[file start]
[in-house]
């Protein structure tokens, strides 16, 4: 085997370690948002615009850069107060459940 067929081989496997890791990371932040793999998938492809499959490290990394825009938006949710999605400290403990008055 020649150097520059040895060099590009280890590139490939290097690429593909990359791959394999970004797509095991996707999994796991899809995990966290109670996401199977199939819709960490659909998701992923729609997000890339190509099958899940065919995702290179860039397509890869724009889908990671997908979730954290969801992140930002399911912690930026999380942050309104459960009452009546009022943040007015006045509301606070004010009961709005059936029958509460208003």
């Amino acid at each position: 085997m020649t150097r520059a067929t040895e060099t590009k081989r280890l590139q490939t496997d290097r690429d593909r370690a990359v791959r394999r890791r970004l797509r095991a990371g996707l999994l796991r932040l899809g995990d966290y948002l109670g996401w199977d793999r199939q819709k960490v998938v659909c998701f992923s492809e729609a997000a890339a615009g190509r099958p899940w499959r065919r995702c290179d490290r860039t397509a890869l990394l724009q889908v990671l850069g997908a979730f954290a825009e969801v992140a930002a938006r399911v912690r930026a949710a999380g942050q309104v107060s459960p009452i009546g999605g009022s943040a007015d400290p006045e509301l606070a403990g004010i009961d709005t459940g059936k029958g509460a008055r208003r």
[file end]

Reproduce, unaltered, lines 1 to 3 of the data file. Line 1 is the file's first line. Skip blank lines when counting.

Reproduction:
[in-house]
């Protein structure tokens, strides 16, 4: 085997370690948002615009850069107060459940 067929081989496997890791990371932040793999998938492809499959490290990394825009938006949710999605400290403990008055 020649150097520059040895060099590009280890590139490939290097690429593909990359791959394999970004797509095991996707999994796991899809995990966290109670996401199977199939819709960490659909998701992923729609997000890339190509099958899940065919995702290179860039397509890869724009889908990671997908979730954290969801992140930002399911912690930026999380942050309104459960009452009546009022943040007015006045509301606070004010009961709005059936029958509460208003």
């Amino acid at each position: 085997m020649t150097r520059a067929t040895e060099t590009k081989r280890l590139q490939t496997d290097r690429d593909r370690a990359v791959r394999r890791r970004l797509r095991a990371g996707l999994l796991r932040l899809g995990d966290y948002l109670g996401w199977d793999r199939q819709k960490v998938v659909c998701f992923s492809e729609a997000a890339a615009g190509r099958p899940w499959r065919r995702c290179d490290r860039t397509a890869l990394l724009q889908v990671l850069g997908a979730f954290a825009e969801v992140a930002a938006r399911v912690r930026a949710a999380g942050q309104v107060s459960p009452i009546g999605g009022s943040a007015d400290p006045e509301l606070a403990g004010i009961d709005t459940g059936k029958g509460a008055r208003r």